A Cultural History
Penguin Press: 258 pp., $25.95
Is shoplifting a disease, or a compulsion? Is the "five-finger discount" a form of protest, or is it -- whether motivated by need or greed -- a crime? These are some of the questions Rachel Shteir addresses in "The Steal: A Cultural History of Shoplifting," her attention-grabbing, extremely well-researched study of this dismayingly ubiquitous scourge of retailers.
Shteir lures us with lively examples in the way a well-stocked hardware store attracts "sticky-fingered" gadget-lovers. She hooks us from the get-go with her description of a low-resolution surveillance video of a "slight, dark-haired woman ... struggling under the weight of her shopping bags" as she wanders through a posh department store. Over the course of more than an hour, the fashionably dressed young woman picks up chic designer outfits and accessories, adding them to her already precarious pile. Then she heads for the exit without stopping at a cash register.
The store turns out to be Saks Fifth Avenue in Beverly Hills, and the woman is Winona Ryder --apprehended by security guards as a newly minted member of "that notorious category -- the celebrity shoplifter."
Her case, discussed in a later chapter focusing on high-profile shoplifters, was notable in part for going to trial on felony charges of grand theft and vandalism -- because Ryder was unwilling to accept a plea bargain.
The author of "Striptease: The Untold History of the Girlie Show," Shteir confesses that she is "inveterately curious about the boundaries cultures establish: the lines we draw between civilization and barbarism, madness and sanity, the appropriate and the inappropriate. We live by these boundaries. And yet the line we draw for shoplifting is murky."
Shteir offers a meaty introduction stuffed with statistics. In economic terms, shoplifting is no joke. In 2009, American retail businesses lost $11.69 billion dollars to shrinkage from shoplifting. Much of this is from "boosted" merchandise -- stolen to resell. To compensate, stores raise prices to cover their losses, which Consumer Reports says results in what amounts to a "crime tax" of $450 per family annually. According to the National Assn. for Shoplifting Prevention, the number of American shoplifters is 27 million, or 9% of the population -- and that's a conservative estimate, because so much shoplifting goes unreported.
In other words, shoplifting is a burgeoning problem, with more than 1 million offenses committed in 2008. Shoplifting increased 150% between 1960 and 1970, and between 2000 and 2004, increased 40.6% in Los Angeles. Not surprisingly, it hiked 8.8% with the advent of the Great Recession.
Shteir goes to great lengths to try to understand this "silent epidemic," which she says "enacts the tension between the rage to consume conspicuously and the intention to live thriftily." She delves into history, citing a security expert who quipped that Eve was the first shoplifter. She traces shoplifting's effect on literature, popular culture, politics and business, citing works as diverse as Jean-Jacques Rousseau's "Confessions" and the 1940 romantic comedy "Remember the Night," starring Barbara Stanwyck.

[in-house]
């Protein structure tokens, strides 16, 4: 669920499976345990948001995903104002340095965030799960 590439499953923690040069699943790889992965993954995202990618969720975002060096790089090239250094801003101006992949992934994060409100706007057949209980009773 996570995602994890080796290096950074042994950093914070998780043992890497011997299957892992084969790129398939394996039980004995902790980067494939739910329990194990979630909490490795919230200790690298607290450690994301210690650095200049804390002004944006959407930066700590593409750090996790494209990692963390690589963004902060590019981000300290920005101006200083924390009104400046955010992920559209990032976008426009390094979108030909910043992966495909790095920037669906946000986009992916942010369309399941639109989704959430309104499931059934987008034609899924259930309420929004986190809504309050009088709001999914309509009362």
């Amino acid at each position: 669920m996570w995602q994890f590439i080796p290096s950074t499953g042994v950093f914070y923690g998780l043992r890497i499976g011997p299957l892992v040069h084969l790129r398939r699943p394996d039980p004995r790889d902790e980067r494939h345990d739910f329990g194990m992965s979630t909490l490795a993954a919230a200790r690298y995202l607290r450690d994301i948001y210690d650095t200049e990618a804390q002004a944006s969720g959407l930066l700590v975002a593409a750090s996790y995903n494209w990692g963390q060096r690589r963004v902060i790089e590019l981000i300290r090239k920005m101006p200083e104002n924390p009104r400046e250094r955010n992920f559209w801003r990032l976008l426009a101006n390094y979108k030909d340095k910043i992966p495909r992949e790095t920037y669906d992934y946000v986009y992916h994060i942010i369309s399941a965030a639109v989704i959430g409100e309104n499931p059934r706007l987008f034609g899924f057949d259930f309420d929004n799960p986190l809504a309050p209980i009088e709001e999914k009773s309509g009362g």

One of the many interesting anecdotes in "The Steal" involves Jane Austen's aunt, Jane Leigh Perrot, who was accused of snitching an extra length of lace along with her purchase at a milliner's in Bath, England, in 1799. Insisting she had been framed by a shopkeeper looking to blackmail her, her lawyer "delivered what has now become a standard defense for wealthy shoplifters: the absurdity of a woman of Leigh Perrot's stature shoplifting." She was acquitted, but Shteir notes that -- like many other cases she considers, including that of Bess Myerson, the onetime Miss America and commissioner of consumer affairs under New York Mayor John Lindsay -- this turned out not to be the defendant's only tangle with shoplifting.
What to do about this? A large portion of "The Steal" is devoted to the various efforts over the last six centuries to either punish, reform or cure shoplifters. In England, William III's Shoplifting Act of 1699 defined thefts of more than five shillings as capital crimes. A Tennessee judge gives first offenders a choice between 10 days in jail or four days walking in front of the store they stole from wearing a placard proclaiming their crime.
Technology and security to prevent and detect shoplifting has become a multibillion-dollar industry. This includes the electronic article surveillance (EAS) tags patented in 1966, increasingly omnipresent video surveillance and security guards who all too often succumb to racial profiling, despite the reality "that non-minority shoppers account for most of the criminal activity," as a Rutgers professor studying racial profiling explains to Shteir.
Despite all this expense, the outlook is grim. The rise of Internet shopping -- and file-sharing -- Shteir shows, has provided another venue for consumers ever eager to "get something for nothing." In this impressive and somewhat flabbergasting book, Shteir thoroughly explores what she calls "the dark side of conspicuous consumption."